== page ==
Use addition and subtraction within 20 to solve word problems involving situations of adding to, taking from, putting together, taking apart, and comparing, with unknowns in all positions, e.g., by using objects, drawings, and equations with a symbol for the unknown number to represent the problem.2
Use addition and subtraction within 100 to solve one- and two-step word problems involving situations of adding to, taking from, putting together, taking apart, and comparing, with unknowns in all positions, e.g., by using drawings and equations with a symbol for the unknown number to represent the problem.1
Use multiplication and division within 100 to solve word problems in situations involving equal groups, arrays, and measurement quantities, e.g., by using drawings and equations with a symbol for the unknown number to represent the problem.1
Key Standards Supported
Acquire and use accurately grade-appropriate general academic and domain-specific words and phrases, including those that signal contrast, addition, and other logical relationships (e.g., however, although, nevertheless, similarly, moreover, in addition).
Speaking & Listening
Confirm understanding of a text read aloud or information presented orally or through other media by asking and answering questions about key details and requesting clarification if something is not understood.
Add drawings or other visual displays to descriptions as desired to provide additional detail.
Participate in collaborative conversations with diverse partners about grade 1 topics and texts with peers and adults in small and larger groups.
Ask and answer questions about key details in a text read aloud or information presented orally or through other media.
Add drawings or other visual displays to descriptions when appropriate to clarify ideas, thoughts, and feelings.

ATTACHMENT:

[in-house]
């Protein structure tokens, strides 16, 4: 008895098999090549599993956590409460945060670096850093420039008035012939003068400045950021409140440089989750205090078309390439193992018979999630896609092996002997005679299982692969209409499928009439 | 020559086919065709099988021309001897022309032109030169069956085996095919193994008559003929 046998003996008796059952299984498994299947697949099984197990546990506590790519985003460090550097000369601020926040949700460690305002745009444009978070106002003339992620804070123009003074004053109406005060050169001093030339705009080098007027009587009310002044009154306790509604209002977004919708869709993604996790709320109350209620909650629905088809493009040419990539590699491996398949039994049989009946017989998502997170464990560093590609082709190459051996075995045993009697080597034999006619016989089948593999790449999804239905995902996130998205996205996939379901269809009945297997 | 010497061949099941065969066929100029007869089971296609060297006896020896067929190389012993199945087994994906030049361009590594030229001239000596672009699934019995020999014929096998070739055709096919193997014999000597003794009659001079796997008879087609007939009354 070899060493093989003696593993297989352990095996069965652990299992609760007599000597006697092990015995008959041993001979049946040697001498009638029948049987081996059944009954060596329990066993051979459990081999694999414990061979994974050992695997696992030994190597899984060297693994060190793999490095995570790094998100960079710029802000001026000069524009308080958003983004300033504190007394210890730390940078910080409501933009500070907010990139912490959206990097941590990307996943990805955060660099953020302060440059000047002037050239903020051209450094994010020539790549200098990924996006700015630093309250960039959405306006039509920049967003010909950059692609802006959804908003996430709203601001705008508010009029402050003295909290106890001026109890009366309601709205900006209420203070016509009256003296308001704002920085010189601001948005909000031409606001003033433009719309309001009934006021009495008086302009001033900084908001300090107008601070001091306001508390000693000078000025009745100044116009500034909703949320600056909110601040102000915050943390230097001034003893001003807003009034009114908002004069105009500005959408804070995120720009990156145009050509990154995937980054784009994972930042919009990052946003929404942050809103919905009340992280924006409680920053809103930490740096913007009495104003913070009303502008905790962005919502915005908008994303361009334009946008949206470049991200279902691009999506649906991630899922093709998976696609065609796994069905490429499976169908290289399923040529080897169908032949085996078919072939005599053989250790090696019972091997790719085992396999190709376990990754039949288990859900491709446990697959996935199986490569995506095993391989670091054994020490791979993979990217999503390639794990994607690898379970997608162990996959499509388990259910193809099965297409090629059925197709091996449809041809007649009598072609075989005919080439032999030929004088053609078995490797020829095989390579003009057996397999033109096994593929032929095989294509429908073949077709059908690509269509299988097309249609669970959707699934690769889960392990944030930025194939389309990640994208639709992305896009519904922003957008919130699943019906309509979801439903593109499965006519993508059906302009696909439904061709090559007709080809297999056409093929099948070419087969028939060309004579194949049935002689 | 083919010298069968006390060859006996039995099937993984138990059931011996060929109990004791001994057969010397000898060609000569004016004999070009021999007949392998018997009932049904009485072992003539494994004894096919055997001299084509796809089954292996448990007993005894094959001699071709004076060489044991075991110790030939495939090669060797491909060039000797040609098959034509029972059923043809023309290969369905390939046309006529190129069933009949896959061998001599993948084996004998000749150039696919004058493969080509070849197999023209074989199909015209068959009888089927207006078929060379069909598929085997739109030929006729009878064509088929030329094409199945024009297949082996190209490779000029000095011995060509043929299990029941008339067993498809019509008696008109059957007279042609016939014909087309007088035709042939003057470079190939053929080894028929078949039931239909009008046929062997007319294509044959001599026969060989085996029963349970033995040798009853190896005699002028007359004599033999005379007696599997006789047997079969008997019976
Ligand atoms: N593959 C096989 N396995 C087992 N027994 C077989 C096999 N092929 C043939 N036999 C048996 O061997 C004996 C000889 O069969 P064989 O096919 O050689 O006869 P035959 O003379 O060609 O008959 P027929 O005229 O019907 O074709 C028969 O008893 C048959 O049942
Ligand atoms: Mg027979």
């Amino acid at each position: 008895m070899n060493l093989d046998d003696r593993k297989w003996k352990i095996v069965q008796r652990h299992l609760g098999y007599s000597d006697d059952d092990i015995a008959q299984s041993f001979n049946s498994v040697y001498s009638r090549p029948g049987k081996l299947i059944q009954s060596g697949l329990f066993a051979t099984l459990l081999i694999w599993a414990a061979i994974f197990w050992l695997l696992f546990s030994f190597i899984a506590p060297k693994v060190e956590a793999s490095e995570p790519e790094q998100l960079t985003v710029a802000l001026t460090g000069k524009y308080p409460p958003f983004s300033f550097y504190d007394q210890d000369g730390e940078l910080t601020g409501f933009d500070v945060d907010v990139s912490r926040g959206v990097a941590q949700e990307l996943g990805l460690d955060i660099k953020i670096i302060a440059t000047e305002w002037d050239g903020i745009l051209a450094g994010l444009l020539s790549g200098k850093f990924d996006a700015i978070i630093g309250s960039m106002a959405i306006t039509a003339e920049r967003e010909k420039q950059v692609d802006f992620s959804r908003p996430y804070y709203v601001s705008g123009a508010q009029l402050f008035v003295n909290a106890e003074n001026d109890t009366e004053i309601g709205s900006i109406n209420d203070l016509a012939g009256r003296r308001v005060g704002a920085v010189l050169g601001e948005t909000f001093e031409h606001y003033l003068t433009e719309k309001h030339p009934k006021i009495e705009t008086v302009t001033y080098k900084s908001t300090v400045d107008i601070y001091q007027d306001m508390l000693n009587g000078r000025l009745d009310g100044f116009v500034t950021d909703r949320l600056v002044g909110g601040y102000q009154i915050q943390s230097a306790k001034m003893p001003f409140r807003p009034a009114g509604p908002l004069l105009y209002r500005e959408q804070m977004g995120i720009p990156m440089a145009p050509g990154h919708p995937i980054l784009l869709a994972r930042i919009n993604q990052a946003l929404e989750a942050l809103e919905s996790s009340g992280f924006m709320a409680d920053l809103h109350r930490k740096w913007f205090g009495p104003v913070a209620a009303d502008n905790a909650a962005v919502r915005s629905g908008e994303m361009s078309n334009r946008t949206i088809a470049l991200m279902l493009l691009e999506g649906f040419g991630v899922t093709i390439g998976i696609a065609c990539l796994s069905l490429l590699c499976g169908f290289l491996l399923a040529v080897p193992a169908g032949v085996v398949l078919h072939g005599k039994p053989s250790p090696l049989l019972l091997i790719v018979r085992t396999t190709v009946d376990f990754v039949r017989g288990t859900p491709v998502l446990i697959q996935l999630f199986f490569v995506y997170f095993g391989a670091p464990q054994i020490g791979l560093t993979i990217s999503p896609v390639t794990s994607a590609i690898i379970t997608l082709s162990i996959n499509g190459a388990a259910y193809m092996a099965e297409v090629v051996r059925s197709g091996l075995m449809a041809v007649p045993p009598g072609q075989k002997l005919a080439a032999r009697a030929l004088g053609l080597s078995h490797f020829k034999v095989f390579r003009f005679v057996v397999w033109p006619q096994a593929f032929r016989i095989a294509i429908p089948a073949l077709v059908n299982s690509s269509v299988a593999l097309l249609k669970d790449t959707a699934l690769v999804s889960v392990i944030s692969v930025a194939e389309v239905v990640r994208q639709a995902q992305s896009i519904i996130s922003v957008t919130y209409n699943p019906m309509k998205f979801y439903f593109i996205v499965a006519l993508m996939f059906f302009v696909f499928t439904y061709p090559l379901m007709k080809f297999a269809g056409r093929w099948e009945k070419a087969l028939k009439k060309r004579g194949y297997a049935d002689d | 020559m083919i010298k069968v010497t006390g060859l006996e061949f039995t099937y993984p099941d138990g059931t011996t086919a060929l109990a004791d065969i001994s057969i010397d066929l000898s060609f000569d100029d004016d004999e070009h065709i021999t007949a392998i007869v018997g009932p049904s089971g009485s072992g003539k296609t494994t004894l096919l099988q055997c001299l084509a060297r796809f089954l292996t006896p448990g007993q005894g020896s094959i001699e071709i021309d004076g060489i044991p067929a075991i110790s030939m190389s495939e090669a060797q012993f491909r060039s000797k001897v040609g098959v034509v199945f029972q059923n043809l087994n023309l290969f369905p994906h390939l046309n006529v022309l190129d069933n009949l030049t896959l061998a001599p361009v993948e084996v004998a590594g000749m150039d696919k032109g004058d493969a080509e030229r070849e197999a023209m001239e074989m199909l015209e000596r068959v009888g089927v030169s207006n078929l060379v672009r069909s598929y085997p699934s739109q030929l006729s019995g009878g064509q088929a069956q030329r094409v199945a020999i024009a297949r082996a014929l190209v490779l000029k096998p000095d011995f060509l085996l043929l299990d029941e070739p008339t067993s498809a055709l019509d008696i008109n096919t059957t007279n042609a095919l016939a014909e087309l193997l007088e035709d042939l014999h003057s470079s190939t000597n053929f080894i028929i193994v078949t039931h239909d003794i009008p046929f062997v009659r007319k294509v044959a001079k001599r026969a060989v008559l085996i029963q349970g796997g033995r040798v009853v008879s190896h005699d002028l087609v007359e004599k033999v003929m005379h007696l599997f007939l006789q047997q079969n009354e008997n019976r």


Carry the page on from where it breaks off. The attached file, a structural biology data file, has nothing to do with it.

Participate in collaborative conversations with diverse partners about grade 2 topics and texts with peers and adults in small and larger groups.
Recount or describe key ideas or details from a text read aloud or information presented orally or through other media.
Create audio recordings of stories or poems; add drawings or other visual displays to stories or recounts of experiences when appropriate to clarify ideas, thoughts, and feelings.
Engage effectively in a range of collaborative discussions (one-on-one, in groups, and teacher-led) with diverse partners on grade 3 topics and texts, building on others’ ideas and expressing their own clearly.
Ask and answer questions about information from a speaker, offering appropriate elaboration and detail.
Differentiate between contexts that call for formal English (e.g., presenting ideas) and situations where informal discourse is appropriate (e.g., small-group discussion); use formal English when appropriate to task and situation.
Engage effectively in a range of collaborative discussions (one-on-one, in groups, and teacher-led) with diverse partners on grade 5 topics and texts, building on others’ ideas and expressing their own clearly.
Adapt speech to a variety of contexts and tasks, using formal English when appropriate to task and situation.
With guidance and support from adults, use technology to produce and publish writing (using keyboarding skills) as well as to interact and collaborate with others.
Key Standards Supported
Generate and compare multiple possible solutions to a problem based on how well each is likely to meet the criteria and constraints of the problem.
Ask questions, make observations, and gather information about a situation people want to change to define a simple problem that can be solved through the development of a new or improved object or tool.
Develop a simple sketch, drawing, or physical model to illustrate how the shape of an object helps it function as needed to solve a given problem.
Analyze data from tests of two objects designed to solve the same problem to compare the strengths and weaknesses of how each performs.
Define the criteria and constraints of a design problem with sufficient precision to ensure a successful solution, taking into account relevant scientific principles and potential impacts on people and the natural environment that may limit possible solutions.
Evaluate competing design solutions using a systematic process to determine how well they meet the criteria and constraints of the problem.
Analyze data from tests to determine similarities and differences among several design solutions to identify the best characteristics of each that can be combined into a new solution to better meet the criteria for success.
Develop a model to generate data for iterative testing and modification of a proposed object, tool, or process such that an optimal design can be achieved.